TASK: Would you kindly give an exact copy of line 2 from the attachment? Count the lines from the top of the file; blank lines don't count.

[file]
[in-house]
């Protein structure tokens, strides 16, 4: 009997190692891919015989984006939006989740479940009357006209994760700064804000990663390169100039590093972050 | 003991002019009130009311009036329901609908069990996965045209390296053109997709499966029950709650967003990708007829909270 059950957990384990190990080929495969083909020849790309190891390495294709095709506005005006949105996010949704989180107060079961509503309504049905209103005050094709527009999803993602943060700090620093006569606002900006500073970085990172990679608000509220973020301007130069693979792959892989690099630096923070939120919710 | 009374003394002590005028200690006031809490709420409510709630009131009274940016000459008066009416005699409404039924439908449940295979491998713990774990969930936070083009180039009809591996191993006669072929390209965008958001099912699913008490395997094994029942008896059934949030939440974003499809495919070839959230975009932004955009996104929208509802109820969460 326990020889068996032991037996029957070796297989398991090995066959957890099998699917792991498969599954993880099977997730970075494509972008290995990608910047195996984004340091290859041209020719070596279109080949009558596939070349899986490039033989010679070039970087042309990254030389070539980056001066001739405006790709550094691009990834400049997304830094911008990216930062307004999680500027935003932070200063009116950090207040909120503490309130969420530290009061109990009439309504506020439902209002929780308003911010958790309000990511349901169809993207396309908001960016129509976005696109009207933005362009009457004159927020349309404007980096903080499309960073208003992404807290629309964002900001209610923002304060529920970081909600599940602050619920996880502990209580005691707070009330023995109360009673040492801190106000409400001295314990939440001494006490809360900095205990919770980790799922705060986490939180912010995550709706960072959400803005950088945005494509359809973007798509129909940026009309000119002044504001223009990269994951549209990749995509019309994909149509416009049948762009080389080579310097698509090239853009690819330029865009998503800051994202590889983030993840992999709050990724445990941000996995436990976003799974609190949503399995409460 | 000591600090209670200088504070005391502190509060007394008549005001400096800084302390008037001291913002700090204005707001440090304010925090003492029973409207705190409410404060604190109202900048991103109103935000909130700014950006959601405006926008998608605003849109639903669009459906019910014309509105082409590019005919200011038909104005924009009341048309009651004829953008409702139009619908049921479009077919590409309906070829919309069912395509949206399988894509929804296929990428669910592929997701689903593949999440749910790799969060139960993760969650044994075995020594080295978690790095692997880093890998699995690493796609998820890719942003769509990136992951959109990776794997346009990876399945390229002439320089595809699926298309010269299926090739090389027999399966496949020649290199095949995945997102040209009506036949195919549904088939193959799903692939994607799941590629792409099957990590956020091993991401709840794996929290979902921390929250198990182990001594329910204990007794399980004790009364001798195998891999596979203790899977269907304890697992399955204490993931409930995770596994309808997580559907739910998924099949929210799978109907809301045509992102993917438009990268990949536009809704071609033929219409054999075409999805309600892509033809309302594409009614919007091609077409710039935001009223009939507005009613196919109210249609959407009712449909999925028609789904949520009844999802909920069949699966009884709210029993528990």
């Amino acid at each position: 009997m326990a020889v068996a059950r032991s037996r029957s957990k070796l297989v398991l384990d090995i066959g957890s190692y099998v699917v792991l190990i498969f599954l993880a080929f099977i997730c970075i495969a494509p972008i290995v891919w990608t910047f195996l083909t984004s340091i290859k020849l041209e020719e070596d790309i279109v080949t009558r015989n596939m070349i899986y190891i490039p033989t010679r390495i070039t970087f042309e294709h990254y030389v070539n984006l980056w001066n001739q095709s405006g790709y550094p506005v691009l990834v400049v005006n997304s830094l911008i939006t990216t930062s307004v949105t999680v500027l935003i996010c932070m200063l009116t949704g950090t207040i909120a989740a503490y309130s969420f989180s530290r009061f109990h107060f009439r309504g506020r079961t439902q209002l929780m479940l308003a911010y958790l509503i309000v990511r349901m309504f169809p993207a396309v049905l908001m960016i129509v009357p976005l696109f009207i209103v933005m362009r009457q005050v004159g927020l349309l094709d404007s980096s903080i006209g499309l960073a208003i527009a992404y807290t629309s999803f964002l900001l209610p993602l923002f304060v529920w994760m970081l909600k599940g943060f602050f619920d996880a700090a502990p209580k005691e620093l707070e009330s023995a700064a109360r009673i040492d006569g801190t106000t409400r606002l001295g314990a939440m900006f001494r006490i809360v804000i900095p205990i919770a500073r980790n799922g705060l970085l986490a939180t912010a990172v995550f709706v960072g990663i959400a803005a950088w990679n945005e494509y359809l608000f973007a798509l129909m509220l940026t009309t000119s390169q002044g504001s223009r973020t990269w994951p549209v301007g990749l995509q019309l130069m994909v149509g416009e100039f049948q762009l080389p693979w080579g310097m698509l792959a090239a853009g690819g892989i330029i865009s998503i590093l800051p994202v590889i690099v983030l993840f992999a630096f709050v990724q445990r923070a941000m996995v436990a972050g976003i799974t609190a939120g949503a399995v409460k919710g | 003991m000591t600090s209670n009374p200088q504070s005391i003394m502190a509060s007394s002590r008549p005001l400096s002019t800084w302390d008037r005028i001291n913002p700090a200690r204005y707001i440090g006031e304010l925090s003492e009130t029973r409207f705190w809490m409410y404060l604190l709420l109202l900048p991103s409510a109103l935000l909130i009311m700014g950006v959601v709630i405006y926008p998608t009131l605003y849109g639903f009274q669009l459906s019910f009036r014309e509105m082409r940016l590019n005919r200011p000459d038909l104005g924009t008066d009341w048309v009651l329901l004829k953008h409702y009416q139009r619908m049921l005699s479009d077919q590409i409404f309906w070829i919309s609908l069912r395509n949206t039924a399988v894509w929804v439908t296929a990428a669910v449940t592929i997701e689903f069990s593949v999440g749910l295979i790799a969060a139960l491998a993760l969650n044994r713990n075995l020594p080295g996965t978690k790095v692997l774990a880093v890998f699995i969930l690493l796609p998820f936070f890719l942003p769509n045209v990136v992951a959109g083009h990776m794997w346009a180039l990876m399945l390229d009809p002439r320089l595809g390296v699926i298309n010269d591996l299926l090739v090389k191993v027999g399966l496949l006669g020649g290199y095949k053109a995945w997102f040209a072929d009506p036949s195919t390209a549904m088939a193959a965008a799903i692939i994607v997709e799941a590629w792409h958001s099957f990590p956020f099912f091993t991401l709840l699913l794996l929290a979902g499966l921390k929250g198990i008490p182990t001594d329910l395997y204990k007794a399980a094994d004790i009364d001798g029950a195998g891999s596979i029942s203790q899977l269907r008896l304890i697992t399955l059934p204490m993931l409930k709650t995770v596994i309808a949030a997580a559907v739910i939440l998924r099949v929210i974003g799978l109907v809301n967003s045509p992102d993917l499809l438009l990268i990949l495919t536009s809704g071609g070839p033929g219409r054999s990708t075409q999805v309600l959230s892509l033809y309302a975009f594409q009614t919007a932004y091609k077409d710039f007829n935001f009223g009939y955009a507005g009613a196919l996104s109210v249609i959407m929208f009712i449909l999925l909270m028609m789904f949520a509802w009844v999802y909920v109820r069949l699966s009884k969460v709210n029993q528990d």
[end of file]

């Protein structure tokens, strides 16, 4: 009997190692891919015989984006939006989740479940009357006209994760700064804000990663390169100039590093972050 | 003991002019009130009311009036329901609908069990996965045209390296053109997709499966029950709650967003990708007829909270 059950957990384990190990080929495969083909020849790309190891390495294709095709506005005006949105996010949704989180107060079961509503309504049905209103005050094709527009999803993602943060700090620093006569606002900006500073970085990172990679608000509220973020301007130069693979792959892989690099630096923070939120919710 | 009374003394002590005028200690006031809490709420409510709630009131009274940016000459008066009416005699409404039924439908449940295979491998713990774990969930936070083009180039009809591996191993006669072929390209965008958001099912699913008490395997094994029942008896059934949030939440974003499809495919070839959230975009932004955009996104929208509802109820969460 326990020889068996032991037996029957070796297989398991090995066959957890099998699917792991498969599954993880099977997730970075494509972008290995990608910047195996984004340091290859041209020719070596279109080949009558596939070349899986490039033989010679070039970087042309990254030389070539980056001066001739405006790709550094691009990834400049997304830094911008990216930062307004999680500027935003932070200063009116950090207040909120503490309130969420530290009061109990009439309504506020439902209002929780308003911010958790309000990511349901169809993207396309908001960016129509976005696109009207933005362009009457004159927020349309404007980096903080499309960073208003992404807290629309964002900001209610923002304060529920970081909600599940602050619920996880502990209580005691707070009330023995109360009673040492801190106000409400001295314990939440001494006490809360900095205990919770980790799922705060986490939180912010995550709706960072959400803005950088945005494509359809973007798509129909940026009309000119002044504001223009990269994951549209990749995509019309994909149509416009049948762009080389080579310097698509090239853009690819330029865009998503800051994202590889983030993840992999709050990724445990941000996995436990976003799974609190949503399995409460 | 000591600090209670200088504070005391502190509060007394008549005001400096800084302390008037001291913002700090204005707001440090304010925090003492029973409207705190409410404060604190109202900048991103109103935000909130700014950006959601405006926008998608605003849109639903669009459906019910014309509105082409590019005919200011038909104005924009009341048309009651004829953008409702139009619908049921479009077919590409309906070829919309069912395509949206399988894509929804296929990428669910592929997701689903593949999440749910790799969060139960993760969650044994075995020594080295978690790095692997880093890998699995690493796609998820890719942003769509990136992951959109990776794997346009990876399945390229002439320089595809699926298309010269299926090739090389027999399966496949020649290199095949995945997102040209009506036949195919549904088939193959799903692939994607799941590629792409099957990590956020091993991401709840794996929290979902921390929250198990182990001594329910204990007794399980004790009364001798195998891999596979203790899977269907304890697992399955204490993931409930995770596994309808997580559907739910998924099949929210799978109907809301045509992102993917438009990268990949536009809704071609033929219409054999075409999805309600892509033809309302594409009614919007091609077409710039935001009223009939507005009613196919109210249609959407009712449909999925028609789904949520009844999802909920069949699966009884709210029993528990």